Posts Tagged ‘progress

Videos of note

In: Uncategorized

23 May 2010

“The Kitchen Debate” on food policy,, Corby Kummer (The Atlantic) versus Robert Paarlberg (author of Food Politics). A cooling trend, Boston Globe, Kerry Emanuel versus Richard Lindzen. Is it OK to be optimistic?  WNYC, radio interview with Matt Ridley. Other articles by Ridley this week include Cheer up: life only gets better in the Sunday […]

Raymond Tallis, writing in yesterday’s Times (London), sounds a cautionary note over last Thursday’s claims of the creation of artificial life in the laboratory: “The challenge of creating genuinely artificial life is much greater than that of getting new DNA to hitch a ride in existing cells. The enormous complexity of living cells — with […]

An important article in the New York Times magazine on the debate about GDP as a measure of progress and well-being. The rise and fall of GDP by Jon Gertner is based on interviews with many of the key players in the debate including several members of the recent Sarkozy commission on the issue: Joseph […]

The Economist has run the first review I have seen of The Rational Optimist, Matt Ridley’s important new book on human prosperity. According to the review Ridley: “challenges those nabobs of negativity who argue that the world cannot possibly feed 9 billion mouths, that Africa is destined to fail and that the planet is heading […]

A sweet pill

In: Uncategorized

6 May 2010

I was puzzled to come across numerous articles, including a cover story in Time magazine, about the 50th anniversary of the contraceptive pill as I thought it had already happened several years ago. It turns out that 50 years ago this month America’s Food and Drug Administration did approve the pill. However, the 50th anniversary […]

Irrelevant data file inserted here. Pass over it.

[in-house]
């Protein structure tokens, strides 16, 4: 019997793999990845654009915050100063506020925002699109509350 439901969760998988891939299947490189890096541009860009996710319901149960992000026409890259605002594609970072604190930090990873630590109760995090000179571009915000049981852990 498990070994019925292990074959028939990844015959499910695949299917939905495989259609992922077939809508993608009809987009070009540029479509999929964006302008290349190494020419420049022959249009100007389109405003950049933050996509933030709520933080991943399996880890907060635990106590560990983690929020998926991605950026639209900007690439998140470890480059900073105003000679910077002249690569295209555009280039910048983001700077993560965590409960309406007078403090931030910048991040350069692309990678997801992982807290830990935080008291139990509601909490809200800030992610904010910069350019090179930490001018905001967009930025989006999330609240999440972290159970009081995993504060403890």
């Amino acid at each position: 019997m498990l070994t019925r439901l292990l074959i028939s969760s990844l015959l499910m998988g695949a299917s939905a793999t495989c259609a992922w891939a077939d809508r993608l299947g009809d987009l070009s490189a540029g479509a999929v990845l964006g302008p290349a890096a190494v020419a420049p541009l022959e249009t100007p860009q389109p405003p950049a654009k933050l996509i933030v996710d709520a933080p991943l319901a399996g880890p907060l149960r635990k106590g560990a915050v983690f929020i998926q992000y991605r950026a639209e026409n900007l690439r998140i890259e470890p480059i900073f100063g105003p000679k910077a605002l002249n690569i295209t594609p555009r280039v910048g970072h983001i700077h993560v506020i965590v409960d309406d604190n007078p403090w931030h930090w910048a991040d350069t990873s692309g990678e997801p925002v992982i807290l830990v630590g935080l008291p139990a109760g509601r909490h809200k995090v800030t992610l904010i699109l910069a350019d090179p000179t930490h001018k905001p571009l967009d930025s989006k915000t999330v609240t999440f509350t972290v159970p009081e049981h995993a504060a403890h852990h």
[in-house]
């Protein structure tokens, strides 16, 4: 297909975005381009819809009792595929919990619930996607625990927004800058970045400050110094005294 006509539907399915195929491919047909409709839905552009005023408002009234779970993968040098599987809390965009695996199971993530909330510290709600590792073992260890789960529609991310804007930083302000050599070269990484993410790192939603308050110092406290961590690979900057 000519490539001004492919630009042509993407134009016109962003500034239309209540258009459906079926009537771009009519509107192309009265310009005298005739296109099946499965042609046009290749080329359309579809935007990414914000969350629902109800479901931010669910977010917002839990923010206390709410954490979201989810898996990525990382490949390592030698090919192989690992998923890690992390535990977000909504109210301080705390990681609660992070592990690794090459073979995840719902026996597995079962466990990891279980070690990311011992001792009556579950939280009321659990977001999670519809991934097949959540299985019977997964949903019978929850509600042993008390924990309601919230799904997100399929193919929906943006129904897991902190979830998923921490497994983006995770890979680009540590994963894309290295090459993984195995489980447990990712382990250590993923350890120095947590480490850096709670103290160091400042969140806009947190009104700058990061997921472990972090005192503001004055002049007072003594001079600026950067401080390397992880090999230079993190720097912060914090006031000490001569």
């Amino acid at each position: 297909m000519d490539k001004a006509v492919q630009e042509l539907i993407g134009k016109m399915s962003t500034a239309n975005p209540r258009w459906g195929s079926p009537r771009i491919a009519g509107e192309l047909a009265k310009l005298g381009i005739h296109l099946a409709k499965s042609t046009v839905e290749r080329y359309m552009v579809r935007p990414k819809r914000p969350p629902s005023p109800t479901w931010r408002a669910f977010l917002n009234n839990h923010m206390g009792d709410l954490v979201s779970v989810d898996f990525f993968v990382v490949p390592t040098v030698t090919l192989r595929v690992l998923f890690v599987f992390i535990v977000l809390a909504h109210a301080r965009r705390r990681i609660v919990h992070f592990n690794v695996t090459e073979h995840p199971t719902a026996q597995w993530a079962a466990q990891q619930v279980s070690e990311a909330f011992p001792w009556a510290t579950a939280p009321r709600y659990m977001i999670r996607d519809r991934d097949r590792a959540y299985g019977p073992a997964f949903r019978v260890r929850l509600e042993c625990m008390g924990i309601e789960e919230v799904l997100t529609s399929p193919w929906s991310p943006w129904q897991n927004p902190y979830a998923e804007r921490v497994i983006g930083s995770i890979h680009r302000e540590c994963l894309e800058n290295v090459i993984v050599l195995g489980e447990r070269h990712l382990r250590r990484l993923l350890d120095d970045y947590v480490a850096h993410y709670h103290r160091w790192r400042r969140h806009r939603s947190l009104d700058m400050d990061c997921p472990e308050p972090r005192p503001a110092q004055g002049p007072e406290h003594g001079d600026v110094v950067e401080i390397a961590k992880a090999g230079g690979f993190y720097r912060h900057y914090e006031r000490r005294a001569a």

Several times in the last few weeks, most recently on 17 April, I have attacked the pretensions of the self-proclaimed “new economics”. To me it is remarkable that the elite of economic policy making and academic economists should see itself as an embattled minority fighting a battle against the conventional economic wisdom. It is true […]

I was saddened to read of the death of Angus Maddison in this week’s Economist.  He was hardly a household name but his work was of particular interest to economic historians and macroeconomists interested in long-term trends. Maddison’s life work was to calculate economic indicators going back into the distant past. For example, if someone […]

A recent post on the Political Climate blog reminded me of the immense influence of Ulrich Beck, a German sociologist of risk, on the discussion of the relationship about humanity and the environment. The article accurately sums up Beck’s central argument as follows: “modern industry solves the old problem of scarcity, but in doing so […]

The always interesting Indur Goklany takes on neo-Malthusians and environmentalists in this post on the masterresource website. He gives useful statistical examples of how human well-being has improved hugely since 1750 while outlining his environmental transition thesis. The post is the second of a four part series by him. I interviewed Goklany for spiked back […]

Returning to watch the start of the 1973 BBC series on the Ascent of Man on DVD I was struck my how much the intellectual climate has changed since then.  Green ideas have  marginalised the broadly humanistic assumptions which were then prevalent. Even the idea of the “ascent of man” would be seen by many […]